Exactly what Politicians have been trying to prevent, The U.S. Dollar losing it's petro reserve status, they thought by putting a whooping on Saddam it would send a message to the rest of the Oil Producing nations (Dont F with us, keep accepting our federal reserve notes ) , then the same thing with Gadaffi, he wanted to abandon the U.S. Dollar as well, for GOLD, next on the hitlist is Iran in the name of "preventing terrorism"..... Alot of Americans have woken up, we see this, we recognize it.

Even if China, Japan and Korea et al joined in a unified Asian currency, it would not result in the collapse of the US Dollar, rather it would just result in a decline in the standard of living for Americans, but then in reality, the standard of living for Americans is way over-inflated -- so in the end, Americans end up having a much lower standard of living --- the very same standard of living that Americans would have always had, were it not for WW II, the Bretton Woods "Agreement" (snicker) and US Foreign Policy.
Agreed let me go on to say a decline in the living standards for Americans Would be a collapse. The standard of living for "middle class" is shrinking daily, the poverty class grows daily, 42 Million Americans are already on food stamps or some type of federal aid.

Also in regard to my "bet" with mick in which I stated I would be willing to place $1000 federal reserve notes the economy would fail in 5 years were I to bet, you stated that I already "lost that bet", you said it in the past tense, and I think you would agree it was presumptuous and a premature thing to say.

The problem is going to be when Europe and the rest of the world stabilize economically....those US Dollars will be excess.
i dont believe the Euro will ever stabalize since there is no one left to absorb the debt, but it is a scary thought, and true, if the Euro were to ever be seen as a strong currency for the long term, ALL the smart money would flock there, leaving the U.S. Stockmarket in peril.



You will have Real Inflation. It will set in, at the earliest, about 11 years from now in 2023, and last for more than a decade.
I believe your talking about Hypeinflation and I agree, I only disagree with your time line.


And let's be honest about what is really happening. Americans elect idiots to Congress who spend more money than the Earth has, because ---- Americans want everything and they want it for "Free."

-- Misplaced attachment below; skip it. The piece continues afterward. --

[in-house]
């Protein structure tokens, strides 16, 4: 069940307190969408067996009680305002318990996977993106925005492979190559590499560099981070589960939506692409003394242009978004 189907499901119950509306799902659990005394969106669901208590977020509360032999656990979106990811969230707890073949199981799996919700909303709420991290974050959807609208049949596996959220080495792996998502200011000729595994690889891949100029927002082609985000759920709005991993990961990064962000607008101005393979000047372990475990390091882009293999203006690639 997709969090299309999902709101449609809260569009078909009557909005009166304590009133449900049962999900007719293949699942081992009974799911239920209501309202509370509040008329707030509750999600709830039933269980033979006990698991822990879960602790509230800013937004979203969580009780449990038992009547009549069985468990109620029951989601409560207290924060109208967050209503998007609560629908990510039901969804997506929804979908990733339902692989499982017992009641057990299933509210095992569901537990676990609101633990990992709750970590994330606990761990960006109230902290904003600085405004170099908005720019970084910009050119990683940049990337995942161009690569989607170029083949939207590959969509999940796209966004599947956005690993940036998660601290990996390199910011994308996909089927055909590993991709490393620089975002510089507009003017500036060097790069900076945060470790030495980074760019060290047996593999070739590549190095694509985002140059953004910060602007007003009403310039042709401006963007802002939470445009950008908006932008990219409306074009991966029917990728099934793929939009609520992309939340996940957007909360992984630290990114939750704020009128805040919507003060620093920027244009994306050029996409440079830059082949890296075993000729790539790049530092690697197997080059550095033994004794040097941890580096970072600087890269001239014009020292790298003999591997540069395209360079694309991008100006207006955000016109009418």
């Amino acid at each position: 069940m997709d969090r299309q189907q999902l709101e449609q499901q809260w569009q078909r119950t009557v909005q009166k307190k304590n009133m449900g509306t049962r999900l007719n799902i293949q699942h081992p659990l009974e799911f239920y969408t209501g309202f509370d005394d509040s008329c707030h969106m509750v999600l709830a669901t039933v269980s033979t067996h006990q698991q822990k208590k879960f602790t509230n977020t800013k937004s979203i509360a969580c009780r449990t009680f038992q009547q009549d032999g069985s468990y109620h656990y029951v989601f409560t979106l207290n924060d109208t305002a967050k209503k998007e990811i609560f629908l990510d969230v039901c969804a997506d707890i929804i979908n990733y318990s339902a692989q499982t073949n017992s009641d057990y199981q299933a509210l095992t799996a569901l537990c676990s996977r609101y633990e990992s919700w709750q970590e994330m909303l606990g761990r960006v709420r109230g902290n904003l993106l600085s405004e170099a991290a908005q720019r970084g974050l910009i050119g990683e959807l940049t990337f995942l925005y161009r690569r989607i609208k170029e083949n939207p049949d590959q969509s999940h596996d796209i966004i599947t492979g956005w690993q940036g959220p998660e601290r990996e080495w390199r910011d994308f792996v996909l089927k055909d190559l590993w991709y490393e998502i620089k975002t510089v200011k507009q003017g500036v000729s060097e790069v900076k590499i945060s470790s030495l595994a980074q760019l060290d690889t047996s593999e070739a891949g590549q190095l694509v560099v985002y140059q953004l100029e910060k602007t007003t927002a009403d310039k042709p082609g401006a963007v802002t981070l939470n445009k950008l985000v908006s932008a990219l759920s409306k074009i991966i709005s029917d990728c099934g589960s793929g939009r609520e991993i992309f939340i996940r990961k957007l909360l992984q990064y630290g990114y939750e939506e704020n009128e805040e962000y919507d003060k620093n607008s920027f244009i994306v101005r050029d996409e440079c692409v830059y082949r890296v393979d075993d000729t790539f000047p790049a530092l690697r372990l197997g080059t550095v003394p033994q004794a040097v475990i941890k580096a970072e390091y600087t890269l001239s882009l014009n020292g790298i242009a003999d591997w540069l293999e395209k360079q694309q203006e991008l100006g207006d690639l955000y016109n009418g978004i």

It's true, many Americans want a "gimme gimme" program where food stamps, free medical, and even Jobs are a "Right", like I say dont judge all Americans many are waking up, and taking responsibility for themselves for Liberty's sake.
 

Marko

New Member
In a scenario in which the U.S. Dollar were to crash it would disrupt all Industrialized nations, Their is no confidence in the Euro, infact it's that lack of weakness that is sending the money into the U.S. Stockmarket.
The impact is not that great. Many countries diversified and now hold gold, silver, Euros, and US Dollars (or other currencies like the Pound Sterling or Swiss Franc). A weak US Dollar is great for those countries. They can import cheaply from the US, and they can buy up US companies for practically nothing. Don't forget that the DJIA is not the only stock market on Earth.

Yes most U.S. economists have adopted a Keynesian style economic because to put fourth an Austrian plan would be career suicide sadly.
I have no idea what that means. We didn't spend a lot of time on theory. Mostly we crunched numbers: fix this, fix that, what mistakes were made here, and that kind of thing. I guess most of our professors were Friedman-types. I hope the Austrian-thing isn't the silly Gold Standard nonsense. You'd be on the Gold Standard all of 37 minutes and 42 seconds before you were begging to go back to fiat currency.

You do understand that Capital has an inherent need to expand, right? Doesn't matter which property theory you use (Capitalist, Socialist, Communist or hybrid), and it doesn't matter which economic system (Free Market, Command, Traditional or hybrid) you pair up with your property theory. I mean you could have Communist property theory with Free Market economics system. No one has ever tried that, but you could do it.

You have 50 people in a village, everyone eats corn for food, and now you have 4 newborns and 5 families have moved into your village. Either everyone has less corn to eat, or you have to expand your Capital to gain more corn: you need seeds, more land, more equipment and more labor -- and then all of that uses up more Capital. If you're importing corn, then you'll have to come up with more money to buy more of it. If you're trading cotton for corn, then you'll have to grow more cotton to trade for more corn.

I think it was Keynes who said something to the effect that, "in the end we're all dead." That's what he meant -- you'll run out of Capital eventually.

Agreed, so sounds like we're on the same page here, along with most of what followed, it's true we cannot continue on this path, social security will fail, medi-care will fail, and alot of people are waking up to it, you mentioned Generation X and Y, we know there will not be social security for us, it's a Ponzi scheme, I've woken up and taken contol of my finances and many others have also. Still many dont save, dont invest, or if they do it's all in the Paper Market which could go instantly down to $0.00 at any time.
Yes, it is a Ponzi-Scheme. In a court of law, the only thing I have to prove is that the scheme will collapse if there are no new "investors." If you bar new hires from paying into Social Security/Medicare, what happens? The schemes collapse, ergo they are Ponzi-Schemes.